During these musical transition years, he found he was tapping into a different type of audience that was welcome to the western sounds he was beginning to immerse himself into. One example is from an article in the March 6-12, 1955 issue of TV-Radio Life which spotlighted the "Cowboy From Trenton". The article mentions that KTLA's Klaus Landsberg was being feted by B'nai B'rith at the Beverly Hills Hotel, a truly up scale Hollywood type setting. Eddie Cletro and his Roundup Boys were to be the evening's entertainment at this function. Picture for a moment a band of western-attired musicians at a black-tie affair with their up scale audience dressed to the hilt.
Allen Rich took a bit of a humorous bent to an interview he had with Eddie back in 1954 that talked of Eddie's transition from "society" music to "western" music back then. Mr. Rich appeared to be upset that he wasn't getting to interview some of the more glamorous gals on KTLA at the time such as Dorothy Gardiner, Ina Ray Hutton and Roberta Linn. Mr. Rich asked Eddie why he switched to western music and Eddie replied succinctly, "Because I like to eat regularly."
Mr. Rich embellishes the story a bit, positioning Foreman Phillips as the "...world's greatest exponent and promoter of western bands, dances and radio shows". He was said to have 'made a cactus' out of Eddie and was eating regularly ever since he worked with Mr. Phillips.
Mr. Rich gets Eddie to relate a bit more why he turned to western music at that time, aside from the regular income. Eddie told him that "...it is more fun to play for followers of western music. Western songs ... are songs from the heart that tell a story."
Eddie made quite an impression that day with Mr. Rich after having lunch with him, hearing Eddie make his case for western music, getting to see his family at his home in Sherman Oaks at the time and his two kids, Diane and Terri (7 and 4 years old, respectively at the time). He tells his readers that Mr. Cletro probably does not care if he never sees another "society band" the rest of his career.
At the end of the article, he notes he saw that Eddie had over a dozen western outfits in his wardrobe closet. But only one "city" suit. In Mr. Rich's mind, Eddie was "...100 per cent cactus."
When his daughter, Diane, was about nine years old, Eddie recorded a holiday record with her, "Santa Claus, Jr." for Sage & Sand Records. Diane told us that it was quite an experience for a little girl. She recalls they recorded the tune at Eddie Dean's home studio. They worked until nearly 2:00am to finish the final recording of the tune. She remembers later, it led to lots of personal appearances, autograph signing sessions, as well as an appearance with her dad on the Western Varieties television show.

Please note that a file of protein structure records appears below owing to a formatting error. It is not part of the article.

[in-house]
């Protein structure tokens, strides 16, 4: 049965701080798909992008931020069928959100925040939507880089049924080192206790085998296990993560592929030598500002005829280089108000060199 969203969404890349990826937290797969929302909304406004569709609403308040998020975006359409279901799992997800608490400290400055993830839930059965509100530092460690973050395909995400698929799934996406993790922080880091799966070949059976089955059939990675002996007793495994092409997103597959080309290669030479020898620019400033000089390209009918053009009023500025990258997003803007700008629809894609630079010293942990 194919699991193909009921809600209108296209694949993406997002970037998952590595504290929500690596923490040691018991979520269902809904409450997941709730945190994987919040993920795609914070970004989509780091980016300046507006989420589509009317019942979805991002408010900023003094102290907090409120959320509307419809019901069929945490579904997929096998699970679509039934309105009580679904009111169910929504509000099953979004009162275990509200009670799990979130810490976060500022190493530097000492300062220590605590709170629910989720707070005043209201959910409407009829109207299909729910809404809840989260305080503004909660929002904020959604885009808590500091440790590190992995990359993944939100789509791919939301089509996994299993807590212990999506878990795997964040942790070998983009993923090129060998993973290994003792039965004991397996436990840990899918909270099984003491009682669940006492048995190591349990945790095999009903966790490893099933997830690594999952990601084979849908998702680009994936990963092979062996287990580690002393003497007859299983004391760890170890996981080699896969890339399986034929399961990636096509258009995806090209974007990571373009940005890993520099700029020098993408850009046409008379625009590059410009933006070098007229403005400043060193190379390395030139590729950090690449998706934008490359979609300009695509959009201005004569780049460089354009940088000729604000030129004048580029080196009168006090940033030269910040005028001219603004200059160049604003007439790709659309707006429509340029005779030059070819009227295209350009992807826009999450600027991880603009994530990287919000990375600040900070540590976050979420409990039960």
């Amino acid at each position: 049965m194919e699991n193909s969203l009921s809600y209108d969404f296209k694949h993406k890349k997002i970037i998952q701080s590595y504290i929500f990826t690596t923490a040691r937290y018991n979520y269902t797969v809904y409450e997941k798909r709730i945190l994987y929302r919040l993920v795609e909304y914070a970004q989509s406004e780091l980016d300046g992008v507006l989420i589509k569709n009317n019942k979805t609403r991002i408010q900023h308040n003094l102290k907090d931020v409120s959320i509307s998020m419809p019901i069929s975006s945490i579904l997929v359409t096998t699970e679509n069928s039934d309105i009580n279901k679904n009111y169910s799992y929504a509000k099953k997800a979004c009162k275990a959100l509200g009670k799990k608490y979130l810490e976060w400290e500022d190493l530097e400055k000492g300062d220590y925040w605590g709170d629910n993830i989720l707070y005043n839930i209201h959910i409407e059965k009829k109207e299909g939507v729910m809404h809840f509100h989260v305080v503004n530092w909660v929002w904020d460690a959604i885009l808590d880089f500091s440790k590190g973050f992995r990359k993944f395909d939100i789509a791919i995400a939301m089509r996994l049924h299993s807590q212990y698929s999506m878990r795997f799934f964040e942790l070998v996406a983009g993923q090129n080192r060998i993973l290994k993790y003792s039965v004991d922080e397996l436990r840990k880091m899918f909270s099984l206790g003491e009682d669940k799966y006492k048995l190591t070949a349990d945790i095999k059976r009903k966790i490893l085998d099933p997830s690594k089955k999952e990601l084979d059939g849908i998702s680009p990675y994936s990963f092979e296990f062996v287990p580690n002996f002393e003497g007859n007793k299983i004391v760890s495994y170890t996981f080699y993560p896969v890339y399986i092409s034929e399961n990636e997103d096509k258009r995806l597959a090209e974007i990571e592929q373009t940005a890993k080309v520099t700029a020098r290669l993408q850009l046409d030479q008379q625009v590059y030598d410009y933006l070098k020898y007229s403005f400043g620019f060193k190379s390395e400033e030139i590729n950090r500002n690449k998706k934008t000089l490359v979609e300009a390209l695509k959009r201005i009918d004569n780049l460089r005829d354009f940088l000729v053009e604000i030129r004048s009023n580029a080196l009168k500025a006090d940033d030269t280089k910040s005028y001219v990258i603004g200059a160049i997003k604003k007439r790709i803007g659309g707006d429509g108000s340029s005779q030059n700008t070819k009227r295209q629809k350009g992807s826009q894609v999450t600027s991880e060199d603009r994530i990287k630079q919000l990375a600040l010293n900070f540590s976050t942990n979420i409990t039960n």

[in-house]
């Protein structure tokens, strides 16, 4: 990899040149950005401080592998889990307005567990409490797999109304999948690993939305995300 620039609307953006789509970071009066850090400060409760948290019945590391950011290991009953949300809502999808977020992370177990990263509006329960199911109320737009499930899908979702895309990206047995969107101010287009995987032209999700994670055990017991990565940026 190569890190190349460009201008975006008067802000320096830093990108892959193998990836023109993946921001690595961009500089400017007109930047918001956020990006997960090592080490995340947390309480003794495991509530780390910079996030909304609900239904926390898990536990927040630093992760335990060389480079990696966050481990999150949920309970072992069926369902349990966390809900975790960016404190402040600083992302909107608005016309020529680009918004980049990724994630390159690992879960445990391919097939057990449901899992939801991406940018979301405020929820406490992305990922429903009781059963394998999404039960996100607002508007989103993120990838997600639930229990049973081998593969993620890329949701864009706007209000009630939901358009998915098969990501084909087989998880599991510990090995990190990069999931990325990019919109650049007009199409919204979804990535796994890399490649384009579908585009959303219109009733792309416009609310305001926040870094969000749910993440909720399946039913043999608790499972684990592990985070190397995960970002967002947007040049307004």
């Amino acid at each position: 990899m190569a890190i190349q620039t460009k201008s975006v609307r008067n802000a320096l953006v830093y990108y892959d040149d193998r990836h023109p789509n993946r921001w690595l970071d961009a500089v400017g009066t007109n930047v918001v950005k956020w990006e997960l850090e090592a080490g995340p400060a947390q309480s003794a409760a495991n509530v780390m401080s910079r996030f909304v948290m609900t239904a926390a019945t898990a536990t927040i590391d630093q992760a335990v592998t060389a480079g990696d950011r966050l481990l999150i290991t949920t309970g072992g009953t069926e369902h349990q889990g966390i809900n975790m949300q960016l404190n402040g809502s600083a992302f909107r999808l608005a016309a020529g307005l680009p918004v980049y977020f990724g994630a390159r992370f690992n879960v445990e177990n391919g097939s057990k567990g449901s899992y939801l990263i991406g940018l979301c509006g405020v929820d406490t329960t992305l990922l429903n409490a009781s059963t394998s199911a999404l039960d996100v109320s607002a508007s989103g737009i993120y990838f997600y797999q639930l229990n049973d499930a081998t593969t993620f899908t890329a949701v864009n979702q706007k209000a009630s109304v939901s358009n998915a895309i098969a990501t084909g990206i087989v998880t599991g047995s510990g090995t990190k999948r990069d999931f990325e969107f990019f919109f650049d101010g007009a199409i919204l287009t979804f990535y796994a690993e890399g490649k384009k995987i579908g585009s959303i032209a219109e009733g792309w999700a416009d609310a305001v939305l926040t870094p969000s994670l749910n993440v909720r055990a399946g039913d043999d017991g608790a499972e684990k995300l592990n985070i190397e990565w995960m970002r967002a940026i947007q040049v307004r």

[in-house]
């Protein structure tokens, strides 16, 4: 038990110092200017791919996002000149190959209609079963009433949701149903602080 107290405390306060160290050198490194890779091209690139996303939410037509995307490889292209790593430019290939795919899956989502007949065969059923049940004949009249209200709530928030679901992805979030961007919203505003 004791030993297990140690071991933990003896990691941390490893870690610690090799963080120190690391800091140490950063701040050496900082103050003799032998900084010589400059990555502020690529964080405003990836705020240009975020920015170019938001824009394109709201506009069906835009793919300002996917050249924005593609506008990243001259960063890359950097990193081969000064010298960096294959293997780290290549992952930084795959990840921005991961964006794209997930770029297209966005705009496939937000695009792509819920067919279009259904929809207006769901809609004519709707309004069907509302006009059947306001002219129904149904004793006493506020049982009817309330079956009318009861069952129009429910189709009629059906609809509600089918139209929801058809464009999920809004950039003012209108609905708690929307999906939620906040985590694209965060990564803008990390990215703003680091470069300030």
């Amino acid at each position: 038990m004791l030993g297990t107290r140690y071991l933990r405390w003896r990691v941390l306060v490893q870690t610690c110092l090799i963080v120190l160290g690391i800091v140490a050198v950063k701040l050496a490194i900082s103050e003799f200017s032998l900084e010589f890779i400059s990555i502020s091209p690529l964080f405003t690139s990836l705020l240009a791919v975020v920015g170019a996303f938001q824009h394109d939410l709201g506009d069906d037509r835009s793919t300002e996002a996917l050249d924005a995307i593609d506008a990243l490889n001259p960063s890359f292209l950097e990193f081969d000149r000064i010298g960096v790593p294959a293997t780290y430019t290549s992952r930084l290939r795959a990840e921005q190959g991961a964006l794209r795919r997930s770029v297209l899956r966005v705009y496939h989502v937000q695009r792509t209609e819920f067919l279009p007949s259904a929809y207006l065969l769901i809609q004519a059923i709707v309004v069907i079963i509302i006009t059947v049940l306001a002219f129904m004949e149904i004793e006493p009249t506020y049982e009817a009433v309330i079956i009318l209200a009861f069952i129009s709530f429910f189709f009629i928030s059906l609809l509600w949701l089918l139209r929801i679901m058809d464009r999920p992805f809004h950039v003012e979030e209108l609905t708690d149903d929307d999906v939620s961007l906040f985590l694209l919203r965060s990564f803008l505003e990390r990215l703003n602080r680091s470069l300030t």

But the article notes, Eddie and the band got the folks tapping their feet to the music and won them over and perhaps maybe even found a few new fans for the western music style. Interestingly, the article notes that Eddie found that "...you don't have to come from Texas or Oklahoma to make the grade as a Western entertainer."
During these times in the Los Angeles area, working on the Western Varieties show, Eddie told us that the band would be doing the show, but during the day, would be playing various engagements around the city. He told us about the times they would go to super market openings. In a sense, these were a bit like small county fairs. The markets went all out to welcome new customers. The vendors would setup tents or booths to help pass out free food samples. There would be entertainers on hand such as Eddie's band and other attractions to bring folks to the new store.
Eddie continued to work in the Los Angeles area and found work in the new medium of the time, television. For about five years, he was a part of the Western Varieties show that aired over KTLA, channel 5; Doye O'Dell was the star of the show. We asked Eddie how he and his band became a part of that show. He told us that KTLA had put a call out that they were looking for a western band for a show. Eddie and his seven-piece band at the time showed up in their best western suit stage wear for the audition. He said there were a few other folks there, but mostly dressed casual and basically weren't a regular group, some just a few musicians that had gotten together for the audition. Who says a good first impression and being prepared doesn't count for something?
Eddie told a newspaper reporter in a 1973 article that he had a plaque that was going into his new den. Because his musical talents saw him entertaining fans in both the 'society' and 'western' styles of music, he was given the title, "Sinatra of the Sagebrush" that stayed with him the rest of his career.
Later in his career, he contacted a gentleman by the name of Rightly Perry and became a salesman for the specialty advertising business he ran - by 1973, he had been with the firm for over 15 years. The article noted that he and his wife took a trip to Hawaii for their 35th anniversary and found that people would come up to him and ask if he was Eddie Cletro - his fans still remembered him.
One thing we fans enjoy reading is how the songs we listen to came to be, what gave the songwriter the inspiration. Eddie's daughter Diane told us one such incident. It came to her one night when she was about seven years old, trying to understand the 'pretend' stuff she saw in her dad's career in entertainment was all about, when her parents tucked her into bed and told her that they loved her. As a child might do, asking a question right to the point, she asked her parents, did they love her with their REAL hearts and not their MAKE BELIEVE hearts. Mom and dad may have looked at each other and soon found themselves sitting up that night writing a tune that was recorded by Noel Boggs on Columbia Records, "Make Believe Heart".
He recorded for several labels including Lariat, Imperial, Decca, Columbia, Viper and Sage N Sand.
Eddie Cletro and his Roundup Boys also appeared in the movie "The Trail of the Rustlers" that starred Charles Starrett, known then as the Durango Kid and Smiley Burnette and released by Columbia Pictures in 1950.
Eddie and his first wife, Wynne, were married for some 54 years. She passed away in 1992 at the age of 73 from leukemia. Eddie and Wynne had two kids, Terri and Diane. Eddie remarried when he was 80 years old; his second wife's name is Susan and they now reside in Southern California. Eddie still sings and plays the guitar.
Timeline & Trivia Notes
Group Members (circa mid-1950s:
Credits & Sources